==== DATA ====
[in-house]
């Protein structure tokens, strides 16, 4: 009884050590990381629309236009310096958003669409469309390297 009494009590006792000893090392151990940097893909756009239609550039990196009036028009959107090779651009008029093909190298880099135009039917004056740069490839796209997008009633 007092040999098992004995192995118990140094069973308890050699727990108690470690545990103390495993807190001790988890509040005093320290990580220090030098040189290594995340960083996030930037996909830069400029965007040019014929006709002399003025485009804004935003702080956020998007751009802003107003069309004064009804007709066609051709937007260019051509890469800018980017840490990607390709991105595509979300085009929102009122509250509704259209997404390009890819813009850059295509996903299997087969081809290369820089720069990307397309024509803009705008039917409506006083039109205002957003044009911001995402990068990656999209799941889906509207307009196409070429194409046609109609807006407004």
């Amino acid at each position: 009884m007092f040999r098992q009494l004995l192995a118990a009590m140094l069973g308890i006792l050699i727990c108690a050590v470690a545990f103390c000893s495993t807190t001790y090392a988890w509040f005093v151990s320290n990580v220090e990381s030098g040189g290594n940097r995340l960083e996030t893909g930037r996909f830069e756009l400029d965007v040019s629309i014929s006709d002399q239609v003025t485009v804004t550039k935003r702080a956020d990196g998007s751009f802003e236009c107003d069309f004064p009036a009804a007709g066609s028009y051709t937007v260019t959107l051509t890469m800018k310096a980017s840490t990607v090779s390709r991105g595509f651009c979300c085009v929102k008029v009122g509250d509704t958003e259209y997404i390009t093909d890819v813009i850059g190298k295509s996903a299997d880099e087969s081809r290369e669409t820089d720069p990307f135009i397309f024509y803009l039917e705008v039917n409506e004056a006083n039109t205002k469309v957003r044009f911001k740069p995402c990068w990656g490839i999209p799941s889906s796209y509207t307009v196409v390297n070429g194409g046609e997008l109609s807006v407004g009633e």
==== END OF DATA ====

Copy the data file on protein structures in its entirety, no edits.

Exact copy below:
[in-house]
């Protein structure tokens, strides 16, 4: 009884050590990381629309236009310096958003669409469309390297 009494009590006792000893090392151990940097893909756009239609550039990196009036028009959107090779651009008029093909190298880099135009039917004056740069490839796209997008009633 007092040999098992004995192995118990140094069973308890050699727990108690470690545990103390495993807190001790988890509040005093320290990580220090030098040189290594995340960083996030930037996909830069400029965007040019014929006709002399003025485009804004935003702080956020998007751009802003107003069309004064009804007709066609051709937007260019051509890469800018980017840490990607390709991105595509979300085009929102009122509250509704259209997404390009890819813009850059295509996903299997087969081809290369820089720069990307397309024509803009705008039917409506006083039109205002957003044009911001995402990068990656999209799941889906509207307009196409070429194409046609109609807006407004």
């Amino acid at each position: 009884m007092f040999r098992q009494l004995l192995a118990a009590m140094l069973g308890i006792l050699i727990c108690a050590v470690a545990f103390c000893s495993t807190t001790y090392a988890w509040f005093v151990s320290n990580v220090e990381s030098g040189g290594n940097r995340l960083e996030t893909g930037r996909f830069e756009l400029d965007v040019s629309i014929s006709d002399q239609v003025t485009v804004t550039k935003r702080a956020d990196g998007s751009f802003e236009c107003d069309f004064p009036a009804a007709g066609s028009y051709t937007v260019t959107l051509t890469m800018k310096a980017s840490t990607v090779s390709r991105g595509f651009c979300c085009v929102k008029v009122g509250d509704t958003e259209y997404i390009t093909d890819v813009i850059g190298k295509s996903a299997d880099e087969s081809r290369e669409t820089d720069p990307f135009i397309f024509y803009l039917e705008v039917n409506e004056a006083n039109t205002k469309v957003r044009f911001k740069p995402c990068w990656g490839i999209p799941s889906s796209y509207t307009v196409v390297n070429g194409g046609e997008l109609s807006v407004g009633e």